A housing trust is pursuing a judicial review into Tauranga's incoming bylaw banning begging and rough sleeping.

The controversial new restrictions, passed by the Tauranga City Council in November, are due to start being enforced on April 1.

They ban begging or rough sleeping within 5m of the entrances to retail or hospitality premises in the central business districts of Tauranga, Greerton and Mount Maunganui.

The Tauranga Housing Advocacy Trust has instructed former trustee barrister Michael Sharp to file judicial review proceedings in the High Court.

Barrister Michael Sharp. Photo / George Novak
Barrister Michael Sharp. Photo / George Novak

Sharp said the grounds for the challenge were being still developed but were broadly based on the bylaws being illegal as they did not comply with the Local Government Act.

He said the proceedings should be filed in early April.

Trustee Shem Otieno said the trust believed the bylaw breached the human right to freedom of expression, including to beg or sleep rough, and that the process the council used to come to its decision was flawed.

He hoped a review would result in an injunction or the judge asking the council to reconsider its decision.

Tauranga Housing Advocacy Trust trustee Shem Otieno. Photo / Supplied
Tauranga Housing Advocacy Trust trustee Shem Otieno. Photo / Supplied

Councillor Terry Molloy, who led the push for a bylaw in response to retailers' concerns, said he had been expecting a challenge but it had come sooner than he imagined.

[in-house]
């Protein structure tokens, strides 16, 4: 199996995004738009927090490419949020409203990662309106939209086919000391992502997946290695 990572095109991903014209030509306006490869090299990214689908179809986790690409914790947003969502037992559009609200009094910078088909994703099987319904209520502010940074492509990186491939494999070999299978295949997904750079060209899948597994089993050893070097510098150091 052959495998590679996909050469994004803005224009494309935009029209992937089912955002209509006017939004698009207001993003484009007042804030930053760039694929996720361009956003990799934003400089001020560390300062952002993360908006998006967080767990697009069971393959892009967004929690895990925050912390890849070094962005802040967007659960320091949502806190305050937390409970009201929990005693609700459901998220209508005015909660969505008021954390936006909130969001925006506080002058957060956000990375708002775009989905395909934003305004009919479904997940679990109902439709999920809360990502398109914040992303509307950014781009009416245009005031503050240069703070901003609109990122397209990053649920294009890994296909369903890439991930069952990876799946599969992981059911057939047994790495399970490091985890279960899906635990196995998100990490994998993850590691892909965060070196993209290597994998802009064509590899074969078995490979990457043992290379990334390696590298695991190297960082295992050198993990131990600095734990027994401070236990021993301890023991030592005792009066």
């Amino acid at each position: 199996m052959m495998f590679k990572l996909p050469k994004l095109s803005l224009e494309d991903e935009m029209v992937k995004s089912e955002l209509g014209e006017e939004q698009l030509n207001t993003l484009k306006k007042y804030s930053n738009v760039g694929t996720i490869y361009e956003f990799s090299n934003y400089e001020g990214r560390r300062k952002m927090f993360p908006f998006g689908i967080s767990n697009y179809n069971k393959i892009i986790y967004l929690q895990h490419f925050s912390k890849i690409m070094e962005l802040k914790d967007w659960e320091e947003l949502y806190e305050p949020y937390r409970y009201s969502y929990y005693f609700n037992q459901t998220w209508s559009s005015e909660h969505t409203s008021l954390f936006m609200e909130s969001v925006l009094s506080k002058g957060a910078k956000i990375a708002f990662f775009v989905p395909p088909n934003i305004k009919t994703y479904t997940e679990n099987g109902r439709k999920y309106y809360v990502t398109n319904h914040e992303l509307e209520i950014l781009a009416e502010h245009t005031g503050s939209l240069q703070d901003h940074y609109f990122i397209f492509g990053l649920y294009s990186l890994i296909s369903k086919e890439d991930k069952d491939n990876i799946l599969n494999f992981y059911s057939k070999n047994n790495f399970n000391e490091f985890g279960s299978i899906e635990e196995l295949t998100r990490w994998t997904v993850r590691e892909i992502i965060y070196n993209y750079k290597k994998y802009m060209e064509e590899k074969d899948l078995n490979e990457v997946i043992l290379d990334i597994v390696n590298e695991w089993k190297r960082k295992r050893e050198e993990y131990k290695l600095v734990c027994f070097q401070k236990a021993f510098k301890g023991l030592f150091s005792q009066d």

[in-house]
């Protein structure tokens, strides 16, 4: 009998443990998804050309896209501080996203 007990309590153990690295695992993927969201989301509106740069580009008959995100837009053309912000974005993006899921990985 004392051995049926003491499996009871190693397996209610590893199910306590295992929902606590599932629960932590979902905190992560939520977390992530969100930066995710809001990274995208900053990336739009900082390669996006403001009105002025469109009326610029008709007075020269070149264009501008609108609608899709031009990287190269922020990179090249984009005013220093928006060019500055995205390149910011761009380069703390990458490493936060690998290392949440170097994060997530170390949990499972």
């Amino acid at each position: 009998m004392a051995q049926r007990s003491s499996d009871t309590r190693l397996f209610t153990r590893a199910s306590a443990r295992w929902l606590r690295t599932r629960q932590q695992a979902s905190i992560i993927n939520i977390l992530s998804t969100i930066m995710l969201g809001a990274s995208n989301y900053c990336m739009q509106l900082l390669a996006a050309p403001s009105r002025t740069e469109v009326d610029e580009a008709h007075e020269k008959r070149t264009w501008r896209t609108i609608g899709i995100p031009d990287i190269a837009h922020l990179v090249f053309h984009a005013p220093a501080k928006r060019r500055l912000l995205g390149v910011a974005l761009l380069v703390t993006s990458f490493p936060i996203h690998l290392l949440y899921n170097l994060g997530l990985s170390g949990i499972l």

He believed both the bylaw and the council's decision-making process would stand up to legal scrutiny.

"We tried to structure it so it would survive a legal challenge."

Other councils would be watching, he said. "This is going to be a test case for the whole of New Zealand."


Human rights were "absolutely" given proper consideration, he said, and the rules did not stop people from begging or rough sleeping, only restricted where they could do it.

Tauranga City Councillor Terry Molloy. Photo / George Novak
Tauranga City Councillor Terry Molloy. Photo / George Novak

Molloy, who staked his job on the bylaw's success, said he believed it had already had a positive impact, and it was making a difference alongside the work of social agencies such as Te Tuinga Whanau Support Services Trust and The People's Project.

Te Tuinga Whanau executive director Tommy Wilson in Greerton and Downtown Tauranga chairman Brian Berry also believed the bylaw had already started working and would continue to do so.

The Bay of Plenty Times spoke to leaders of three other groups that work with homeless people in Tauranga and all remained firmly against the bylaw.

As the start of enforcement approached, some were feeling anxious that vulnerable people would be pushed further into the shadows.

What is a judicial review?

A High Court judge reviews the actions or decisions of a public or private administrative body to see whether they acted within their legal powers.

The judge can review the process used to reach the decision, whether the decision-maker acted within the law or whether the decision was unreasonable.

If the judge finds in favour of the applicant, the judge can ask for the decision to be reconsidered.

Source: Ministry of Justice